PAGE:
Who cares about Voting and Identity? Nicholas Whyte explains the stats … #ImagineBelfast15 (updated with charts)

nwbrux voting identity 52Nicholas Whyte spoke at a lunchtime event being run under the umbrella of Imagine!2015 The Belfast Festival of Ideas and Politics in the Ulster University’s Belfast campus: Who cares about Voting and Identity.

You can listen back to his half hour presentation and follow along with the slides below.

He broke down census results for national identity and looked at the most British / Irish / Northern Irish / Other wards and constituencies. He asks which parties are engaging with the growing ‘Other’ in some constituencies like Fermanagh & South Tyrone (5%+ ‘Other European’) and South Belfast (9%+ ‘Other’)?

He went on to look at how predictably Protestants vote Unionist and Catholics vote Nationalist, as well as highlight constituencies where Protestants must be voting Nationalist (eg, South Down) and Catholics must be voting Unionist (South Antrim and North Antrim).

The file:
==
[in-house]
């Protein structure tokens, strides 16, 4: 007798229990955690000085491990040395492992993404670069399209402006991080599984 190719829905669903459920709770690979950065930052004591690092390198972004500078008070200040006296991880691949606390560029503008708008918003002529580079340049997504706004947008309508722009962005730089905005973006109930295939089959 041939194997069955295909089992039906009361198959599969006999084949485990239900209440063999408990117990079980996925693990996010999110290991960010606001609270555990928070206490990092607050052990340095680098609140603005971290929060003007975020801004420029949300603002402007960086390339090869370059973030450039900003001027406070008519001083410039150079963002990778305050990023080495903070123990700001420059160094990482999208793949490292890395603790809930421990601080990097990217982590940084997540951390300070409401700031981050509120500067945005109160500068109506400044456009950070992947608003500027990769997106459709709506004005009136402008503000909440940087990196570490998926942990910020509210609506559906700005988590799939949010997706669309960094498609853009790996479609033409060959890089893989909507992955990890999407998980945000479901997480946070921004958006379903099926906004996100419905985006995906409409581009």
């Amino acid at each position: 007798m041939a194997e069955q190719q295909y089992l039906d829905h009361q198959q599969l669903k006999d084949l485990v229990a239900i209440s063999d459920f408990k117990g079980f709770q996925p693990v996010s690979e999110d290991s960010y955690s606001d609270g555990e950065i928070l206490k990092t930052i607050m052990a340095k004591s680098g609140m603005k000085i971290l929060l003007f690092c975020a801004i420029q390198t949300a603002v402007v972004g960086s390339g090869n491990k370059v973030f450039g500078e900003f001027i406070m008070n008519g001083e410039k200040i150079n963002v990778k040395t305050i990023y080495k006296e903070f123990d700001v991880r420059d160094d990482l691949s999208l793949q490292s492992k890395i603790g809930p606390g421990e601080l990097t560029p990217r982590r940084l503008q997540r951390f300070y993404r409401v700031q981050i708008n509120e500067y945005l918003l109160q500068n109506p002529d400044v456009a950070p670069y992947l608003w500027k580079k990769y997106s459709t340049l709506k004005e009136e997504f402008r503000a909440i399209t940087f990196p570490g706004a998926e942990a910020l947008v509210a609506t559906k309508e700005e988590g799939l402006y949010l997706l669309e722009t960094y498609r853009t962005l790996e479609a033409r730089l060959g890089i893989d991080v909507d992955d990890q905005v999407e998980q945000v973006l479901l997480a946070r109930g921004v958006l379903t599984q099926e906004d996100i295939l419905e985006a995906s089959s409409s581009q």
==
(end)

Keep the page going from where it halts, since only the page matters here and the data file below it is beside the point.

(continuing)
He identified voters in South Belfast and North Down as ‘volatile’.

Nicholas offered no prediction on the marginal East Belfast seat at the May Westminster election other than to suggest that more unionist candidates favour Alliance’s chances. North Belfast is finely balanced and it’s obvious how an election pact could push a candidate over the line.

Perhaps the biggest shock was the drop in Northern Ireland voter turnout. At the 2001 Westminster elections, the top four turnouts in the UK were Northern Irish. By 2010, Fermanagh & South Tyrone was ahead of the rest in 179th position … and no other NI constituency was in the top 400 (out of 650).